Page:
We know refugees need food, water, shelter, and medicine, but less attention is paid to their energy and cooking needs. In advance of World Refugee Day on June 20, I sat down to talk to Radha Muthiah, Executive Director of the Global Alliance for Clean Cookstoves, about what this means for families living in refugee camps and other humanitarian contexts.
Jenni Lee: I was shocked to learn that in some camps it’s been reported that girls and women can spend up to five hours a day collecting firewood for cooking – and that they face increased risk of violence because they are outside the relative safety of the camps. What shocks you about this problem? How else does the lack of cooking fuel and stoves impact refugees and displaced people?
Radha Muthiah: The Global Alliance for Clean Cookstoves works on the issue of access to safe, reliable energy both in humanitarian and non-humanitarian settings. There are some similar challenges girls and women face in both settings when they’re using open fires or rudimentary stoves for cooking.
Even in a regular setting, women who go out early in the morning and collect wood are at risk of human and animal attacks. The dangers are heightened in a refugee setting. It’s not just the amount of time it takes, but increasingly with deforestation, they’re traveling further from the camp. And the dangers occur the further out they walk. In Chad, some studies have documented that approximately 90 percent of all rapes occur as women are going out to collect their fuel.
JL: The good news is that there are solutions that can make a difference to families. Can you explain what access to improved cookstoves and fuels can mean for refugee families?
RM: Number one, when you have increased access, the risks of personal harm and injury go down considerably. Having a more efficient stove that uses less fuel means a woman doesn’t have to go out every day to collect her fuel.
Second, when you’ve got something that cooks more efficiently, you’ve got more time on your hands. It really gets to the notion of empowerment for women – it’s your choice what to do with this time. Then there is a potential livelihood benefit. With more time, you may choose to engage in income-generating activities.
Third, clean cookstoves and fuels can provide financial savings. In some instances, you may walk out to collect your fuel; in other instances, you may actually purchase fuel. Others may go out to get wood and come back and sell it to other refugees. With a more efficient stove, you don’t have to buy as much wood.
JL: How is the Global Alliance for Clean Cookstoves working with the United Nations to support refugees?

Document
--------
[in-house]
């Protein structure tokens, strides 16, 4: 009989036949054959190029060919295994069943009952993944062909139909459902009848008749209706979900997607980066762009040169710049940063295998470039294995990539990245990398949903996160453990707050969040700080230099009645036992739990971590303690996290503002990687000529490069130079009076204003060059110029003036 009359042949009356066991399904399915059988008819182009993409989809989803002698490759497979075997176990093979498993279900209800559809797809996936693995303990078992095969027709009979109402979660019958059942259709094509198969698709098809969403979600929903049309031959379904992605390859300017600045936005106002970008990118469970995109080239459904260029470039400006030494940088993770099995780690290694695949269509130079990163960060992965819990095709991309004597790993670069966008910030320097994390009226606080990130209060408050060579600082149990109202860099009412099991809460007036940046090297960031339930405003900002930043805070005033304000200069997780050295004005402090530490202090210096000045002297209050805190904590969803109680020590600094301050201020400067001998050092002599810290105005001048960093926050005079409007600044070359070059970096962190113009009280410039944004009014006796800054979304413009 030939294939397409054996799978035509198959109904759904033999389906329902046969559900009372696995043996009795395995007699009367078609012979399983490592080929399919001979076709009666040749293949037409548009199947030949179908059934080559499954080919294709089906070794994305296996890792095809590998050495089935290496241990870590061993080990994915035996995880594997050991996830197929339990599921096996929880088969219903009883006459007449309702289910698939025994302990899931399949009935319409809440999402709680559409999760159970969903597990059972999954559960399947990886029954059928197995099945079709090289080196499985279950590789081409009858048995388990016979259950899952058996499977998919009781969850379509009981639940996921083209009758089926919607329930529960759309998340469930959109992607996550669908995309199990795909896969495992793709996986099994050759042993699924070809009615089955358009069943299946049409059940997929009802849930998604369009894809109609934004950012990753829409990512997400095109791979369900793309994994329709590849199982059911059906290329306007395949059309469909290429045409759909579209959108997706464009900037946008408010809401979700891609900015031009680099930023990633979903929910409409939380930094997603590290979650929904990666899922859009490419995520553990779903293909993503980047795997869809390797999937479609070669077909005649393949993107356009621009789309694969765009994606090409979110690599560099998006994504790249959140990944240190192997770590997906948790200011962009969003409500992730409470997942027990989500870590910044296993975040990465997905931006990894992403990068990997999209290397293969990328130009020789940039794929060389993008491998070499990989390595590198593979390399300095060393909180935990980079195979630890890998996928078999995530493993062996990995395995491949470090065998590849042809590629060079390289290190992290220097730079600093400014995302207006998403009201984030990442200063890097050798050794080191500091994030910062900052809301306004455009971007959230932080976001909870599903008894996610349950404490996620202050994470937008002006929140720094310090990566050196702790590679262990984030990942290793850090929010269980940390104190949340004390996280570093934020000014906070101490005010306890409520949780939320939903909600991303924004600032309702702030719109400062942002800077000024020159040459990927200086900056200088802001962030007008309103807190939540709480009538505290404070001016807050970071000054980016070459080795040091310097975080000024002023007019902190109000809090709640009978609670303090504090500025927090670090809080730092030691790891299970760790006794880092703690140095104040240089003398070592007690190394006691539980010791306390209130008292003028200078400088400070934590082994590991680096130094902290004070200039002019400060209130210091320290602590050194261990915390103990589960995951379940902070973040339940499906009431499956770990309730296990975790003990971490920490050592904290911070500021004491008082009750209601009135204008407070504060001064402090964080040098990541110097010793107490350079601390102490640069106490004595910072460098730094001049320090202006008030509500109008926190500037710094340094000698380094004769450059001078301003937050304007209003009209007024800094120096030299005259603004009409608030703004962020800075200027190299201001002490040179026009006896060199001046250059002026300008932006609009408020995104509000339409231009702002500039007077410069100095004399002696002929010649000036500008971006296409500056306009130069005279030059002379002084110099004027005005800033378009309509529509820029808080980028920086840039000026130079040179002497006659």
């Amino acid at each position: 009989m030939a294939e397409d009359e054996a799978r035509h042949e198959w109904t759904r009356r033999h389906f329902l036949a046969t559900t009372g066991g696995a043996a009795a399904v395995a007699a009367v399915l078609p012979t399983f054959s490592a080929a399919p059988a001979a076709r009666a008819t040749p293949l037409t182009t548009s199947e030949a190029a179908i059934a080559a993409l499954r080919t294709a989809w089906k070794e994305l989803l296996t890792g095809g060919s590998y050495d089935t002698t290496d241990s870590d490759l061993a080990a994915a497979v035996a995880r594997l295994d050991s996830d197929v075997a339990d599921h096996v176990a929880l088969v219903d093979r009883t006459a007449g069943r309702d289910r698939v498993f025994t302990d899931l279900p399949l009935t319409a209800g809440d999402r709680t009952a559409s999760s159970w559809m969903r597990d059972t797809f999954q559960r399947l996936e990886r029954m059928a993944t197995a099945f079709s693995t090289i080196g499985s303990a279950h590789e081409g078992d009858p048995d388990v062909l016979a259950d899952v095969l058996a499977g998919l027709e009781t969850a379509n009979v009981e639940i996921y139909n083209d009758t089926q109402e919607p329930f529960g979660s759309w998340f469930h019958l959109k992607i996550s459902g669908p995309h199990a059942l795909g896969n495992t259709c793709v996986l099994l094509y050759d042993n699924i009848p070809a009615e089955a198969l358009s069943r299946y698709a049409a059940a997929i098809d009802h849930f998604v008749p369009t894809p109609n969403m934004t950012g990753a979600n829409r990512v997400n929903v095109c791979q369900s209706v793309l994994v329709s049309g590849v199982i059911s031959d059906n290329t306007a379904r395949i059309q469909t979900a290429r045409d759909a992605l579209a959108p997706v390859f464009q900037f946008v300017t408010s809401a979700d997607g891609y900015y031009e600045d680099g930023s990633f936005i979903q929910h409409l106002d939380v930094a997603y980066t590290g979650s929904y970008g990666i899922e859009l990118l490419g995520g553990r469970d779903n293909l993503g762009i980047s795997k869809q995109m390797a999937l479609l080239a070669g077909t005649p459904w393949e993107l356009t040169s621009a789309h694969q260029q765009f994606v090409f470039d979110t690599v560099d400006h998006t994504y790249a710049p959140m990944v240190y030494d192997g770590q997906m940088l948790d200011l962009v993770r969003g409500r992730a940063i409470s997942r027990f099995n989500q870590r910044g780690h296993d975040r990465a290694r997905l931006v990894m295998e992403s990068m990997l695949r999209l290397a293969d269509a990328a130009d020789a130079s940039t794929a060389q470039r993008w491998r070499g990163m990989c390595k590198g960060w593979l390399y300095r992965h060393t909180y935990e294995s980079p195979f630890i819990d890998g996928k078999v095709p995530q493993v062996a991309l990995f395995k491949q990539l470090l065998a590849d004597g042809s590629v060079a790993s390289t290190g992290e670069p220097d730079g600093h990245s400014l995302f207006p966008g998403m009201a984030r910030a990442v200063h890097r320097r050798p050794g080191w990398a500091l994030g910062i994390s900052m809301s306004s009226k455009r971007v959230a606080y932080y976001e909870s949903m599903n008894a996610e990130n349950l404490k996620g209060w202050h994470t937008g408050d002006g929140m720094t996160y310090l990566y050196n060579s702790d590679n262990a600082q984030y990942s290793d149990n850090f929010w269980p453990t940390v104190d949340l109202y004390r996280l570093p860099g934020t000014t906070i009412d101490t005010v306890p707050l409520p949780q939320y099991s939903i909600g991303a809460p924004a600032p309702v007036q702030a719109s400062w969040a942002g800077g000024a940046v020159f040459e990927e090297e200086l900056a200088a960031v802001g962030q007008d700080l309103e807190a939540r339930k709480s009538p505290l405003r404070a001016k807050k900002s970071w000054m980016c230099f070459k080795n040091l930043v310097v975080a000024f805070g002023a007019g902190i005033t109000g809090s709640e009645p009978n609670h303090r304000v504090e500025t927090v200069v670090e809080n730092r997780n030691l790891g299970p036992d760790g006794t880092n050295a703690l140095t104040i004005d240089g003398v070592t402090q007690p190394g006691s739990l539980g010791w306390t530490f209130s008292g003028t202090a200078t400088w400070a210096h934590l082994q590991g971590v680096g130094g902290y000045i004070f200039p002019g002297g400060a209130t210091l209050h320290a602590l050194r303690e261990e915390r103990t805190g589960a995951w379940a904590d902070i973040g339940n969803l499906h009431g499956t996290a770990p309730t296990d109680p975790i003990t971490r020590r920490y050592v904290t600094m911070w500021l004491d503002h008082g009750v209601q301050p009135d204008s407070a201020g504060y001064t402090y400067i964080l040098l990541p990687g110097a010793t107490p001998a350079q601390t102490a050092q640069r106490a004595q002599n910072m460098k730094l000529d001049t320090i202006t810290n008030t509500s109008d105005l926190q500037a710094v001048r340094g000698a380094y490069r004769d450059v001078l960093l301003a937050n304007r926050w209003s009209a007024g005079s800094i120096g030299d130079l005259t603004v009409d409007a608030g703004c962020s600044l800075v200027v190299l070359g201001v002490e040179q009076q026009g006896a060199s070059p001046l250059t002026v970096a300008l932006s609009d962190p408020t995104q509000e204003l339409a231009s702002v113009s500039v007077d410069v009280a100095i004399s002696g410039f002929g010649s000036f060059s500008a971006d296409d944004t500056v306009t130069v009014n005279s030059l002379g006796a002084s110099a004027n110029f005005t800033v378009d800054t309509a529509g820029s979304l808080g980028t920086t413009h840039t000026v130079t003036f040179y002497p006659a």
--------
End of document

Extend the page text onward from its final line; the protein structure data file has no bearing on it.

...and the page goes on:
RM: For the refugee population, it’s crucial to work with various UN agencies. We could think of no better partner. They understand the needs of the humanitarian population, how to work with refugees, the systems that will be put in place, etc.
In terms of what we are doing, we have all gotten together to understand what each party can bring to the table. In the past there wasn’t this larger-scale coordinated effort, but now we’re able to sit down and understand what each party’s role will be.
Together we’re saying: We’ve done really well when it comes to developing systems to get shelter, water, and sanitation out in any refugee camp. Now let’s do the same for energy-related services.
The Alliance is raising funds and awareness around the need to transition to more efficient stoves and alternative fuels. We’re also documenting evidence of the impacts of cleaner and more efficient stoves in refugee settings, so there’s a body of evidence to scale up solutions. And we’re doing a lot of training with relief workers about how to explain the benefits of more efficient stoves and alternative fuels to refugees as they come into a camp.
JL: Why is the Alliance focused on this issue? What motivates you to help refugees?
RM: The Alliance has a broad goal of 100 million households adopting clean and efficient cooking solutions by 2020. We want to catalyze a market where everybody stands to benefit, but we know certain groups of vulnerable populations can’t immediately participate in that market because of conflict or other humanitarian disasters.
We don’t want to leave out vulnerable groups. Their needs are quite great. So we are developing programs to specifically cater to those needs.
When you’ve been removed from a familiar situation to something that’s completely different, the last thing you want to do is travel kilometers and miles to gather your fuel in unknown territory. I’ve personally seen the impact this has on women and their sense of confidence and ability to take care of their families. This has motivated me to ensure that the Alliance has a slice of its strategy focused on the cooking and energy needs of humanitarian populations.
Editor’s Note: Recently, the Global Alliance for Clean Cookstoves joined the UN Refugee Agency and a global partnership to increase access to safe and reliable energy for families affected by crisis. Learn more here and by following @cookstoves on Twitter and Facebook.com/Cookstoves.